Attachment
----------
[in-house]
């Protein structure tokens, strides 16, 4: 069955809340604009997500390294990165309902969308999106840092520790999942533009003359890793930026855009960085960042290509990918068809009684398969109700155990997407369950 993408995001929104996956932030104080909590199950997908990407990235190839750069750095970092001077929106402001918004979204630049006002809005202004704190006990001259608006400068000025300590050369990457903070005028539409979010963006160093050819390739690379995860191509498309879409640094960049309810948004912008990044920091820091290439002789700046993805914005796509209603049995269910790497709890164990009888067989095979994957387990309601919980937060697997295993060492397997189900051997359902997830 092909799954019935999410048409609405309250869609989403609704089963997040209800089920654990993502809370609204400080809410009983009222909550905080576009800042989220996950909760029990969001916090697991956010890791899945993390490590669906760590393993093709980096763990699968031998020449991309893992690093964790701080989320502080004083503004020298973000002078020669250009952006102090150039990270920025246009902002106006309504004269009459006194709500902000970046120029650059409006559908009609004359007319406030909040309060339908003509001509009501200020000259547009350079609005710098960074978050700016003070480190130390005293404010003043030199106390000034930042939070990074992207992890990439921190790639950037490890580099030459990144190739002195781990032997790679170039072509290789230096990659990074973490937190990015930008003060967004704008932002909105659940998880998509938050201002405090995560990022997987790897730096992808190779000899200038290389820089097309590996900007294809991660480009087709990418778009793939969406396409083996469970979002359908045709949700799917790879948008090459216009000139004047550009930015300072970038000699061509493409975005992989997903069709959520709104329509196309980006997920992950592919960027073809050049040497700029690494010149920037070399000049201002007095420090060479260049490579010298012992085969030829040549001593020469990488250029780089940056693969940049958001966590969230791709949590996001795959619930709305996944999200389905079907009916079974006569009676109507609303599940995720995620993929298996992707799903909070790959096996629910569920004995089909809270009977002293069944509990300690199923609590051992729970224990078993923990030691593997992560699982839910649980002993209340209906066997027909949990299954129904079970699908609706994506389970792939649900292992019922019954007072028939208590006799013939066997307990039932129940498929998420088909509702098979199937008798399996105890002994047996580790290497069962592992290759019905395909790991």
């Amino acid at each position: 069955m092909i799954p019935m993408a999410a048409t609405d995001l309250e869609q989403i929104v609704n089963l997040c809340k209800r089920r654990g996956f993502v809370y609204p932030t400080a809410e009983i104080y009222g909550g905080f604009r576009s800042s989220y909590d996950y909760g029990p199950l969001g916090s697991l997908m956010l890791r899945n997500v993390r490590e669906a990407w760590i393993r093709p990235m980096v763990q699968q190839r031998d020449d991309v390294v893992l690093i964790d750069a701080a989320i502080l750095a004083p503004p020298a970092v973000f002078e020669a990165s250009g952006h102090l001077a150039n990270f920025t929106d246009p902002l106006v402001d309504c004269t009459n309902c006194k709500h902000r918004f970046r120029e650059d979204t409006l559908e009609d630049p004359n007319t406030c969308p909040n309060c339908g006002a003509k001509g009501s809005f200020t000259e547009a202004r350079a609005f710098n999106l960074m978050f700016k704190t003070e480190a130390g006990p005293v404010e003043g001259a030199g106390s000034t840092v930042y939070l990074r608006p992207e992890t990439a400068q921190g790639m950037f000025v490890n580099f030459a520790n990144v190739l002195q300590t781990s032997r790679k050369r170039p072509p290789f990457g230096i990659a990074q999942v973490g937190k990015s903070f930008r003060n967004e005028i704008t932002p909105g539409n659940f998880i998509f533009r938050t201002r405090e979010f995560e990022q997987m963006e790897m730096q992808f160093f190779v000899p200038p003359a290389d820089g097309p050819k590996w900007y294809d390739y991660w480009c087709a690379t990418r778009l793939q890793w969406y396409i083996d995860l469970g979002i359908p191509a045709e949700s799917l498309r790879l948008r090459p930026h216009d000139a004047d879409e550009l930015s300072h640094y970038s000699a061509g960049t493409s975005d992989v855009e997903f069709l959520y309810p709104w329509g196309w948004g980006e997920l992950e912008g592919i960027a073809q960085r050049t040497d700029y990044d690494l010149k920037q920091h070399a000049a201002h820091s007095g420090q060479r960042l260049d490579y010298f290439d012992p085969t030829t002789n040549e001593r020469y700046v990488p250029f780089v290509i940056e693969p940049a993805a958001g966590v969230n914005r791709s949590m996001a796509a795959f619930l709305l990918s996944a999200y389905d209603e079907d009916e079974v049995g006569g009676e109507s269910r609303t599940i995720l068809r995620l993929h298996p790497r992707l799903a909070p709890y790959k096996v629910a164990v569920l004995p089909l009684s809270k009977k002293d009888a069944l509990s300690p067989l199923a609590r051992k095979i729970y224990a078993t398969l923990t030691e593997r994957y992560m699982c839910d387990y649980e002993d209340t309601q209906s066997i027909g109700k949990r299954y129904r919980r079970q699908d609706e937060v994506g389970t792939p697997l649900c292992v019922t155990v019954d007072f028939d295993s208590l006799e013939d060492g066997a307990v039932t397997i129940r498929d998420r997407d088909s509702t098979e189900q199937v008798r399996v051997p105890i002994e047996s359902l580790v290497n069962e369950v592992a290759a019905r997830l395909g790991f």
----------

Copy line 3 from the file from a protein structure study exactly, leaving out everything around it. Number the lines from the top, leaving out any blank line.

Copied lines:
């Amino acid at each position: 069955m092909i799954p019935m993408a999410a048409t609405d995001l309250e869609q989403i929104v609704n089963l997040c809340k209800r089920r654990g996956f993502v809370y609204p932030t400080a809410e009983i104080y009222g909550g905080f604009r576009s800042s989220y909590d996950y909760g029990p199950l969001g916090s697991l997908m956010l890791r899945n997500v993390r490590e669906a990407w760590i393993r093709p990235m980096v763990q699968q190839r031998d020449d991309v390294v893992l690093i964790d750069a701080a989320i502080l750095a004083p503004p020298a970092v973000f002078e020669a990165s250009g952006h102090l001077a150039n990270f920025t929106d246009p902002l106006v402001d309504c004269t009459n309902c006194k709500h902000r918004f970046r120029e650059d979204t409006l559908e009609d630049p004359n007319t406030c969308p909040n309060c339908g006002a003509k001509g009501s809005f200020t000259e547009a202004r350079a609005f710098n999106l960074m978050f700016k704190t003070e480190a130390g006990p005293v404010e003043g001259a030199g106390s000034t840092v930042y939070l990074r608006p992207e992890t990439a400068q921190g790639m950037f000025v490890n580099f030459a520790n990144v190739l002195q300590t781990s032997r790679k050369r170039p072509p290789f990457g230096i990659a990074q999942v973490g937190k990015s903070f930008r003060n967004e005028i704008t932002p909105g539409n659940f998880i998509f533009r938050t201002r405090e979010f995560e990022q997987m963006e790897m730096q992808f160093f190779v000899p200038p003359a290389d820089g097309p050819k590996w900007y294809d390739y991660w480009c087709a690379t990418r778009l793939q890793w969406y396409i083996d995860l469970g979002i359908p191509a045709e949700s799917l498309r790879l948008r090459p930026h216009d000139a004047d879409e550009l930015s300072h640094y970038s000699a061509g960049t493409s975005d992989v855009e997903f069709l959520y309810p709104w329509g196309w948004g980006e997920l992950e912008g592919i960027a073809q960085r050049t040497d700029y990044d690494l010149k920037q920091h070399a000049a201002h820091s007095g420090q060479r960042l260049d490579y010298f290439d012992p085969t030829t002789n040549e001593r020469y700046v990488p250029f780089v290509i940056e693969p940049a993805a958001g966590v969230n914005r791709s949590m996001a796509a795959f619930l709305l990918s996944a999200y389905d209603e079907d009916e079974v049995g006569g009676e109507s269910r609303t599940i995720l068809r995620l993929h298996p790497r992707l799903a909070p709890y790959k096996v629910a164990v569920l004995p089909l009684s809270k009977k002293d009888a069944l509990s300690p067989l199923a609590r051992k095979i729970y224990a078993t398969l923990t030691e593997r994957y992560m699982c839910d387990y649980e002993d209340t309601q209906s066997i027909g109700k949990r299954y129904r919980r079970q699908d609706e937060v994506g389970t792939p697997l649900c292992v019922t155990v019954d007072f028939d295993s208590l006799e013939d060492g066997a307990v039932t397997i129940r498929d998420r997407d088909s509702t098979e189900q199937v008798r399996v051997p105890i002994e047996s359902l580790v290497n069962e369950v592992a290759a019905r997830l395909g790991f």